This photo is probably one of the first I’d ever taken. It was likely shot on a simple Kodak Instamatic. The moment was captured in my parent’s bedroom on 849 North Alfred Street in West Hollywood, California.
My father is holding my brother Tyko who was probably 2 years old at the time. The year would then be 1969. I have no idea what time of year I took the photo at – but because of the pajamas my mother Ina (Solveig) and father Ernest (Ernie) are wearing, it was likely winter. Within a year, my father would leave us, move out and eventually start a whole new family with Adeline, a young, troubled woman from Alaska more than half his age. She was a tenant living in the upstairs apartment of our house at the time they met.
I don’t remember much of the actual divorce other than the yelling. I can only assume my father one day packed a few things and just left. Unfortunately, the aftermath of my parent’s divorce, more than 50 years ago, still impacts me. Especially today.
Where I somehow managed to compartmentalize much of the trauma that ensued and live a relatively normal life, my brother Tyko was unable to. The accumulative impact from those formative years would eventually overpower him emotionally to the point where all he wanted was for the pain and suffering to stop. And so, in January 2003, he took his life in a hotel room in Paris.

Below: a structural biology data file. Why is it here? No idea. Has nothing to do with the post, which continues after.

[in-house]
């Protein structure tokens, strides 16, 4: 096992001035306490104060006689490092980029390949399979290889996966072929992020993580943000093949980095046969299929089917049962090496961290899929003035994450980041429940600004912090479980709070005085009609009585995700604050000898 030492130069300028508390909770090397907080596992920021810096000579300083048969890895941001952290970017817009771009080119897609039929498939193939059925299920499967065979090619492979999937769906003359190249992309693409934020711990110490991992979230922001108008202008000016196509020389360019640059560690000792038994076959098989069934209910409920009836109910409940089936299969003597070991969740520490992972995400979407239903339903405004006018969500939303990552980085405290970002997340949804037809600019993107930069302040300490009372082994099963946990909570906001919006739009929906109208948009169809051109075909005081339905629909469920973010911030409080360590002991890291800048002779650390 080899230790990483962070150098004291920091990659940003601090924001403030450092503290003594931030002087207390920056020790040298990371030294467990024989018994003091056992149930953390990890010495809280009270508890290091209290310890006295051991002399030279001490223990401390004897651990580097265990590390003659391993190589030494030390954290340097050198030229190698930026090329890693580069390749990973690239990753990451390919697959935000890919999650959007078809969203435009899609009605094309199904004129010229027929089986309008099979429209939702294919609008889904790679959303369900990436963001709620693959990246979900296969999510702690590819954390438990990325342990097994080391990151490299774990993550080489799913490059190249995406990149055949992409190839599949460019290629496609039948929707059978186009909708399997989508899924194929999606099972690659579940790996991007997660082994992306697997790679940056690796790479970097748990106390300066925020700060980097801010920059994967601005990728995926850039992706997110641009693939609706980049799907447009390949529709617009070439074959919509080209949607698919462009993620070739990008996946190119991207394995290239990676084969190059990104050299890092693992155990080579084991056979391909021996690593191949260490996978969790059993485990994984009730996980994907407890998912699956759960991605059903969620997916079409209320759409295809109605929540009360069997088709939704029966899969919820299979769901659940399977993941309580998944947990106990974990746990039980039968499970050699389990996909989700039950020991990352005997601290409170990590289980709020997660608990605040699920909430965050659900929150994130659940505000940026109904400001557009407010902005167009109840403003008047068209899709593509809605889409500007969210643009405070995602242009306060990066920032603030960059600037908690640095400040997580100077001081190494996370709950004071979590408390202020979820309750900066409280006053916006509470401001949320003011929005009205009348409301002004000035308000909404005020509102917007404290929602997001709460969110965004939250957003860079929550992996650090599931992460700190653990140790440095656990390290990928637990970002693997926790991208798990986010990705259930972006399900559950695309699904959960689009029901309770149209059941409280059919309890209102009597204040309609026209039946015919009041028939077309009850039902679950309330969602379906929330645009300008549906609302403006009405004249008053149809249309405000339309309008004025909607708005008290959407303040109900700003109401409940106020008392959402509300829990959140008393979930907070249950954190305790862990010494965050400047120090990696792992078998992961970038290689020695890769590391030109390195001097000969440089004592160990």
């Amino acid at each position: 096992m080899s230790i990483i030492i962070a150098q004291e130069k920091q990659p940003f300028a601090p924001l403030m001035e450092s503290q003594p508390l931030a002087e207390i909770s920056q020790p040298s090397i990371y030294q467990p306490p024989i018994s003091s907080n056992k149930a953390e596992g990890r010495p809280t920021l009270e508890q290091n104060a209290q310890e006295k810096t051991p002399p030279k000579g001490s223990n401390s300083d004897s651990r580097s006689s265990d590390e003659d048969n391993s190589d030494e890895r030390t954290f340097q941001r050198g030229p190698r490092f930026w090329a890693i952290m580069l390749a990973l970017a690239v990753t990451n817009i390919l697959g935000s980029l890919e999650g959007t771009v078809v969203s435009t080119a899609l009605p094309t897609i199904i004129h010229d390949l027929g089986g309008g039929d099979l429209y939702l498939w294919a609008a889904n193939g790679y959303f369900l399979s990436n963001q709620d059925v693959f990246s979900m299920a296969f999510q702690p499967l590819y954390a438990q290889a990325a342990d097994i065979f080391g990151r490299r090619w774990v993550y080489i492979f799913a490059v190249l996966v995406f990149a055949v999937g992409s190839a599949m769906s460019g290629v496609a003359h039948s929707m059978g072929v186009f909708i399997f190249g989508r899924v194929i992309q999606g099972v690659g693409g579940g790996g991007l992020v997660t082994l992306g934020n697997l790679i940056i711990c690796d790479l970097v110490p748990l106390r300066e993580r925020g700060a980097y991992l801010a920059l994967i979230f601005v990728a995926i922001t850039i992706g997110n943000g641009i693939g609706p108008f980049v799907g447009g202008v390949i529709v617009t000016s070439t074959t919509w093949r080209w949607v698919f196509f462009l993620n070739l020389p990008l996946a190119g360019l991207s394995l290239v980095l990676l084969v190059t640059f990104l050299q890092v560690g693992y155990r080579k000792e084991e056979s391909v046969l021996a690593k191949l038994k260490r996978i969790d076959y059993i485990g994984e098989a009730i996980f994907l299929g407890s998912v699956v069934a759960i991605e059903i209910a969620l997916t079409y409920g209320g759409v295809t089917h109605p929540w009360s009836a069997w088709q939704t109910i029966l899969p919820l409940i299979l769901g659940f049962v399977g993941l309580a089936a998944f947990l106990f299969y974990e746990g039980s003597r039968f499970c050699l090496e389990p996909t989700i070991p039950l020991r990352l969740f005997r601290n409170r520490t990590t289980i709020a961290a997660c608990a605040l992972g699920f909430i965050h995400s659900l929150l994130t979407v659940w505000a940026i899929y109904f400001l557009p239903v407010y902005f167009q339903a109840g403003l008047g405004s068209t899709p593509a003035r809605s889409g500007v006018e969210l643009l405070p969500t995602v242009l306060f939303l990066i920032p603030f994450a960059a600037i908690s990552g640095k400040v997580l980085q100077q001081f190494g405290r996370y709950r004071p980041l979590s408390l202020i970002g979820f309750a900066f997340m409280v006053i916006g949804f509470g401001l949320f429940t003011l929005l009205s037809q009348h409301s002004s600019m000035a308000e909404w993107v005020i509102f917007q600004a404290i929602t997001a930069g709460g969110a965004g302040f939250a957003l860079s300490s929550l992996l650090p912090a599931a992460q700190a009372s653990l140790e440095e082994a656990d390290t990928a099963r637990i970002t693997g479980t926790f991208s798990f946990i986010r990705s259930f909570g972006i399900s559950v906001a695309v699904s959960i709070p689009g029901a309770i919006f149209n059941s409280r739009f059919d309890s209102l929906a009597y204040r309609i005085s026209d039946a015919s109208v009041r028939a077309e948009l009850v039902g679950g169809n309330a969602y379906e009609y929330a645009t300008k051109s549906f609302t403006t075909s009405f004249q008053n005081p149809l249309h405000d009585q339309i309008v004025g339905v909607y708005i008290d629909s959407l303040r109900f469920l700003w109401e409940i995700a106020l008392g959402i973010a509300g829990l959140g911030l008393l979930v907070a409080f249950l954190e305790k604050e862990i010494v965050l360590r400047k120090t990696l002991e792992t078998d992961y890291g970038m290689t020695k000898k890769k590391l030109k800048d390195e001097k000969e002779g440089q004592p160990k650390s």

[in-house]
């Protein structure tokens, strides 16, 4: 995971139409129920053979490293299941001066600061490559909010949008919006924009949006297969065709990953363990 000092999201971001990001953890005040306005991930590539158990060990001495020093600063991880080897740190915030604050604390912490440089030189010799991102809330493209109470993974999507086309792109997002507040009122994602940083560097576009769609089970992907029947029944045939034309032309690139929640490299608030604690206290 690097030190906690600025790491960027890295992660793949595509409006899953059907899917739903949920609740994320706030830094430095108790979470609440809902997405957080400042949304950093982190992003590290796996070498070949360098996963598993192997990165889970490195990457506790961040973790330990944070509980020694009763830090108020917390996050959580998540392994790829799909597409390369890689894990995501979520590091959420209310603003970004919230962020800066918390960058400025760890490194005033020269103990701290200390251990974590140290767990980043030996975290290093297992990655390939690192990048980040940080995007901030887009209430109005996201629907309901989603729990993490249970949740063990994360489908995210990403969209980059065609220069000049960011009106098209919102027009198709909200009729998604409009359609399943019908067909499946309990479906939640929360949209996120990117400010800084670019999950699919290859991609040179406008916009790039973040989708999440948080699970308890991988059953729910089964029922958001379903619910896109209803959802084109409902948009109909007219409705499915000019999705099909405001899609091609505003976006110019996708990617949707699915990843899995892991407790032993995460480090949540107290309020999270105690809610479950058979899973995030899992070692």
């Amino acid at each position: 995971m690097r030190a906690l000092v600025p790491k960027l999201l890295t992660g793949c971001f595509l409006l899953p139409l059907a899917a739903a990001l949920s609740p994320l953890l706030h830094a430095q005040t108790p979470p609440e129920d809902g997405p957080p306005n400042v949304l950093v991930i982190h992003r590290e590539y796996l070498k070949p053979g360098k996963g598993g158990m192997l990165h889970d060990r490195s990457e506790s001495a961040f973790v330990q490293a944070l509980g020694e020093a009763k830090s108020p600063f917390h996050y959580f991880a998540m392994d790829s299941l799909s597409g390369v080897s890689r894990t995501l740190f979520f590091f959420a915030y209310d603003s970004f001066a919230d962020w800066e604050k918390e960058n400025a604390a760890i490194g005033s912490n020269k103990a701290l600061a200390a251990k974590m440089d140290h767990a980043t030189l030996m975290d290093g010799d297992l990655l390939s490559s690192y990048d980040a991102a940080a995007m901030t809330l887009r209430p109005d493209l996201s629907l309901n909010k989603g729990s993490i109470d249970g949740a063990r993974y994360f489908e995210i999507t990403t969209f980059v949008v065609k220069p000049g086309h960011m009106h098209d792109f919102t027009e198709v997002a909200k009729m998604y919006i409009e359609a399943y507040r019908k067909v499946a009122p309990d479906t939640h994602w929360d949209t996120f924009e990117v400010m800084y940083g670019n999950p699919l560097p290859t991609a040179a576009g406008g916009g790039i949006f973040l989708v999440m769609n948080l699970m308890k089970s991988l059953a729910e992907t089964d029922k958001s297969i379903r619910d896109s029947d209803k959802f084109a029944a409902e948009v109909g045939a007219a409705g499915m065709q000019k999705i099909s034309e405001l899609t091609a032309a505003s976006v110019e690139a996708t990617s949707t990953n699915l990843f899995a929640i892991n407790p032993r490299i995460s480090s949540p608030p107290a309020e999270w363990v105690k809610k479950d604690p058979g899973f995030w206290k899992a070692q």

I write something about my brother Tyko every year on his birthday. I do it to honor him, to remember him, to share my thoughts about him. Still, after all these years, I feel so sad that I never got a chance to talk to him out of his decision. On this day, more so than on the day he died, I feel a little sorry for myself. I feel so alone in my sorrow. Some sadness can be shared. Not this kind.
I had a dream about Tyko last week. The scope of the dream was a bit absurd, but in it, he was crying. I want to think it was a cry of regret.